Modern society is literally built on sand. Most of our buildings and bridges are made with concrete, which consists mostly of sand and gravel. The same is true for the asphalt that covers our roads and parking lots. Glass, from window panes to eyeglass lenses to smartphone screens, is made by melting sand, and the semiconductors in our electronics come from heating silica sand ... After air and water, sand is humankind’s most consumed natural resource.
In 1970, people first used more environmental resources than the world could produce. The gap between demand and nature’s ability to meet that demand has grown steadily since then. Each year we live in ecological deficit–taking more than can be replenished–we draw down the world’s reserves of natural resources. Ensuring we don’t use up the world’s resources is a global effort, though some countries use up more resources than others.
if the consumption of natural capital were to be taken into account correctly, then a proportion of the growth in world GDP would disappear (the annual extraction of natural resources is close to the world growth in GDP, or roughly 3% per annum at the moment and tends to rise over time, depending on how this is valued)
Over the past 130 years, changes in land use and management practices have allowed juniper woodlands to expand their geographic range tenfold, profoundly altering the ecosystems they infiltrate. Today, land managers in Oregon and several other western states are struggling to regain some control over invading junipers even as they strive to protect the remaining old-growth stands not far away. Both native and invasive, the western juniper is a living contradiction.
There are somewhere around 40 million acres of lawn in the lower 48 ... American lawns take up three times as much space as irrigated corn ... Turf grasses, occupying 1.9% of the surface of the continental United States, would be the single largest irrigated crop in the country ... Delaware is 10 percent lawn. Connecticut and Rhode Island are 20 percent. And over 20 percent of the total land area of Massachusetts and New Jersey is covered in grass,
Glencore has for decades carefully guarded its privacy while building one of the greatest—and, some would say, quite notorious—natural-resources operations that the world has ever seen ... And the breadth of its reach is perhaps unsurpassed by any other company ... the commodities that Glencore mines and moves now touch virtually every facet of our hyperwired lives ... its fleet of 700 vessels (mostly chartered) outnumbered the U.S. Navy’s.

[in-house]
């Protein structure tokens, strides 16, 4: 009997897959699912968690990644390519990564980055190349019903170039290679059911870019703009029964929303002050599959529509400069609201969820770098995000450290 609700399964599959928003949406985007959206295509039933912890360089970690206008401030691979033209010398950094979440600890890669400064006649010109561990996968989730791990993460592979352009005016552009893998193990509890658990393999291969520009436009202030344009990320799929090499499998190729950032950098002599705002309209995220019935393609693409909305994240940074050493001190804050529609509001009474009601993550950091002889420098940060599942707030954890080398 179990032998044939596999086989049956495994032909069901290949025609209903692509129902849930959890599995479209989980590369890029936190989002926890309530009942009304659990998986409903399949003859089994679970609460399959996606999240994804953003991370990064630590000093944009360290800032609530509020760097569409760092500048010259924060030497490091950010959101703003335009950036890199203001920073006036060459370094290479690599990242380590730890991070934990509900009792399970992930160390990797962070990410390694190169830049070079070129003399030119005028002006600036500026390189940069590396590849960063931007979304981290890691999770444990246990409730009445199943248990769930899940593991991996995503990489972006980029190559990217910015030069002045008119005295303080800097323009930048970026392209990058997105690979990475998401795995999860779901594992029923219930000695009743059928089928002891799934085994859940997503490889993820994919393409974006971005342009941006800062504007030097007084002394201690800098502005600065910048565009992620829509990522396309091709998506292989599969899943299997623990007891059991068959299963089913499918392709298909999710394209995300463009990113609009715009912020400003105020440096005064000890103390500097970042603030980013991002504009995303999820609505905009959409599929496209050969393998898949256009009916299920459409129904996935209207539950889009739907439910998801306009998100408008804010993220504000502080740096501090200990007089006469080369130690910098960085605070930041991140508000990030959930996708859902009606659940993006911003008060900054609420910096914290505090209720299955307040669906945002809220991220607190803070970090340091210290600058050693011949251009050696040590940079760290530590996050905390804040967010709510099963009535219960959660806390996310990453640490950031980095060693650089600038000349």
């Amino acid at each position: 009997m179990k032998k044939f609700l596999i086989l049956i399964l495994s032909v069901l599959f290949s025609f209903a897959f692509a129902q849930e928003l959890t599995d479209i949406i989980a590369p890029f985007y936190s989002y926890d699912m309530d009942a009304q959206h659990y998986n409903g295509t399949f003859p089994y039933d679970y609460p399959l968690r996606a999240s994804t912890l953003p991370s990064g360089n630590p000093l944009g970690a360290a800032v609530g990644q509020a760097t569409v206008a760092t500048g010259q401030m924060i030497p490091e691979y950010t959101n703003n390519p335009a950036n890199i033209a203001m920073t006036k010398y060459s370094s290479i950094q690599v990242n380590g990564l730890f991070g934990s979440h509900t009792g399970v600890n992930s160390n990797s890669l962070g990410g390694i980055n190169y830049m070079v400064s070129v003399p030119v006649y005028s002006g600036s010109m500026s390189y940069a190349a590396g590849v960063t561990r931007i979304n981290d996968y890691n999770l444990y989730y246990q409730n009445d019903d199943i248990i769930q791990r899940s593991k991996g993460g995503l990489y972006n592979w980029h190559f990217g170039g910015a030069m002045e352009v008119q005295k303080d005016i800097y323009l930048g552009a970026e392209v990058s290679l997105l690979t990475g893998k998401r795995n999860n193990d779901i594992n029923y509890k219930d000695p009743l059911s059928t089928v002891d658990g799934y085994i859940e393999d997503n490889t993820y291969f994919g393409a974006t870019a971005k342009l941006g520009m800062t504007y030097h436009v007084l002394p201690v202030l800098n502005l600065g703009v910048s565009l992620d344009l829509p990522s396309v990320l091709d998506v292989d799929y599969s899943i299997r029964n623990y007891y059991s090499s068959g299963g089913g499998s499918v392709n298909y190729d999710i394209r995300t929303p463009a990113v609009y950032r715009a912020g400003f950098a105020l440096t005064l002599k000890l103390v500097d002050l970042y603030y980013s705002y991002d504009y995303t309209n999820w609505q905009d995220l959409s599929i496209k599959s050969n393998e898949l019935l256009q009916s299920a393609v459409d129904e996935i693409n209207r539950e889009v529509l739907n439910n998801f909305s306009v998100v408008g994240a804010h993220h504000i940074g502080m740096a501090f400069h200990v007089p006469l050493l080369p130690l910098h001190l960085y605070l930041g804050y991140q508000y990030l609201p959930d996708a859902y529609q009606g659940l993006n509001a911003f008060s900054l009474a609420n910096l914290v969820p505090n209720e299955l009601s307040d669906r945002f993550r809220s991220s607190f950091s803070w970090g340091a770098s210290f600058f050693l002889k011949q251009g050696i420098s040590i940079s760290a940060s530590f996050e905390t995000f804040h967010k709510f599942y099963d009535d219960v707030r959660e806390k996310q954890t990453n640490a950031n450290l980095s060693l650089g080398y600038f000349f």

Last summer, it was hard to miss news about California’s drought ... In 2007, there was a drought that didn’t garner quite the same national attention: Atlanta, Georgia was in a state of exceptional drought from September to December and came within a few months of running out of water. A large American metropolitan area running out of water almost certainly would have required driving in massive trucks of water every day just so that people could wash their hands, drink, and use the bathroom.
At current rates of consumption, the world’s current known reserves will run out sometime between 2030 and 2040. This is why the Tanzania discovery is such a big deal ... Nobody has ever found helium by looking for it deliberately... The Tanzanian site, however, was found through modern prospecting ... The 54 billion cubic feet is a current best estimate of what might be recoverable... Even if we get all that out of the Tanzanian mine, it would only extend global supplies seven more years.
China and Indonesia are the first- and second-largest fish-catching countries in the world ... dwindling fish stocks in other parts of the Pacific are driving Chinese fishermen — with plenty of government encouragement and financial assistance — deeper into foreign waters ... China believes that it has “historic rights” to all the waters in the South China Sea, whether for fishing or oil and gas drilling, though there is no such concept in international law.
Question: Can we hope to preserve, in the midst of modern America, any such remnant of our continent’s primordial landscape, any such sample of true wildness—a gloriously inhospitable place, full of predators and prey, in which nature is still allowed to be red in tooth and claw? Can that sort of place be reconciled with human demands and human convenience? Time alone, and our choices, will tell. But if the answer is yes, the answer is Yellowstone.